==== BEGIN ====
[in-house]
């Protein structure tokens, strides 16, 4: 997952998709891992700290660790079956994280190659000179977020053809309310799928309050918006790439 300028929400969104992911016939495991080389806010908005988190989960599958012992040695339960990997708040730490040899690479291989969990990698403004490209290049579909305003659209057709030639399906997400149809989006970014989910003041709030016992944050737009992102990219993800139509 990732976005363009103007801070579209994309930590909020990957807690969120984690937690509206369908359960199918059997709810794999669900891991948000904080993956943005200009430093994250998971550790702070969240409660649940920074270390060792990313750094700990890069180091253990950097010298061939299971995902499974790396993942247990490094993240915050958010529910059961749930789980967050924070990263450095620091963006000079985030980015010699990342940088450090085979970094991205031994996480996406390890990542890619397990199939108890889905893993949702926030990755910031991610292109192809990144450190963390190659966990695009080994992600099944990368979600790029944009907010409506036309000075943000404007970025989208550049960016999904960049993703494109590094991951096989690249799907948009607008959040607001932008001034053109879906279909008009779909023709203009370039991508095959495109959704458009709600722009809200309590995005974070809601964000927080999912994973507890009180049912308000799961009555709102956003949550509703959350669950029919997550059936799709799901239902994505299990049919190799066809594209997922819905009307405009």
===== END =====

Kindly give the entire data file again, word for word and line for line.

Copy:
[in-house]
């Protein structure tokens, strides 16, 4: 997952998709891992700290660790079956994280190659000179977020053809309310799928309050918006790439 300028929400969104992911016939495991080389806010908005988190989960599958012992040695339960990997708040730490040899690479291989969990990698403004490209290049579909305003659209057709030639399906997400149809989006970014989910003041709030016992944050737009992102990219993800139509 990732976005363009103007801070579209994309930590909020990957807690969120984690937690509206369908359960199918059997709810794999669900891991948000904080993956943005200009430093994250998971550790702070969240409660649940920074270390060792990313750094700990890069180091253990950097010298061939299971995902499974790396993942247990490094993240915050958010529910059961749930789980967050924070990263450095620091963006000079985030980015010699990342940088450090085979970094991205031994996480996406390890990542890619397990199939108890889905893993949702926030990755910031991610292109192809990144450190963390190659966990695009080994992600099944990368979600790029944009907010409506036309000075943000404007970025989208550049960016999904960049993703494109590094991951096989690249799907948009607008959040607001932008001034053109879906279909008009779909023709203009370039991508095959495109959704458009709600722009809200309590995005974070809601964000927080999912994973507890009180049912308000799961009555709102956003949550509703959350669950029919997550059936799709799901239902994505299990049919190799066809594209997922819905009307405009």